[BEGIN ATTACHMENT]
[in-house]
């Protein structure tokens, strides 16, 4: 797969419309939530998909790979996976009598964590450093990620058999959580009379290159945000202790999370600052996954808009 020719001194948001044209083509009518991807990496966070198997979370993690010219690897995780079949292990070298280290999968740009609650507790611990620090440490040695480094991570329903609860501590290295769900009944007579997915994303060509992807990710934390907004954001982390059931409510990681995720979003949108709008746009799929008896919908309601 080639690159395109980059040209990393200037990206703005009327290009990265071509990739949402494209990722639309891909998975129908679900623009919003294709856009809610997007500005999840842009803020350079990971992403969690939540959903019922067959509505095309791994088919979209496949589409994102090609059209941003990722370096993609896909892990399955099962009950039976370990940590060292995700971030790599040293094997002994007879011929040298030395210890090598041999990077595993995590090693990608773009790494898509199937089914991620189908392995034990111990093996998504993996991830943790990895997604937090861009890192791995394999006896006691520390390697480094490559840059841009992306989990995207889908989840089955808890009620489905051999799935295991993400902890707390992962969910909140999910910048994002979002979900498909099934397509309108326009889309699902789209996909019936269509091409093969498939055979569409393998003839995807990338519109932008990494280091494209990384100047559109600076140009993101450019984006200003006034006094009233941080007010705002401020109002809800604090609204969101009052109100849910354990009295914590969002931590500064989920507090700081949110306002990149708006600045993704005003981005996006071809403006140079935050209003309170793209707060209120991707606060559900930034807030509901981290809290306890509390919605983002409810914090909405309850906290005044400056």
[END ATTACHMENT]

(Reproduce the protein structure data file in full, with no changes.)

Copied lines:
[in-house]
């Protein structure tokens, strides 16, 4: 797969419309939530998909790979996976009598964590450093990620058999959580009379290159945000202790999370600052996954808009 020719001194948001044209083509009518991807990496966070198997979370993690010219690897995780079949292990070298280290999968740009609650507790611990620090440490040695480094991570329903609860501590290295769900009944007579997915994303060509992807990710934390907004954001982390059931409510990681995720979003949108709008746009799929008896919908309601 080639690159395109980059040209990393200037990206703005009327290009990265071509990739949402494209990722639309891909998975129908679900623009919003294709856009809610997007500005999840842009803020350079990971992403969690939540959903019922067959509505095309791994088919979209496949589409994102090609059209941003990722370096993609896909892990399955099962009950039976370990940590060292995700971030790599040293094997002994007879011929040298030395210890090598041999990077595993995590090693990608773009790494898509199937089914991620189908392995034990111990093996998504993996991830943790990895997604937090861009890192791995394999006896006691520390390697480094490559840059841009992306989990995207889908989840089955808890009620489905051999799935295991993400902890707390992962969910909140999910910048994002979002979900498909099934397509309108326009889309699902789209996909019936269509091409093969498939055979569409393998003839995807990338519109932008990494280091494209990384100047559109600076140009993101450019984006200003006034006094009233941080007010705002401020109002809800604090609204969101009052109100849910354990009295914590969002931590500064989920507090700081949110306002990149708006600045993704005003981005996006071809403006140079935050209003309170793209707060209120991707606060559900930034807030509901981290809290306890509390919605983002409810914090909405309850906290005044400056």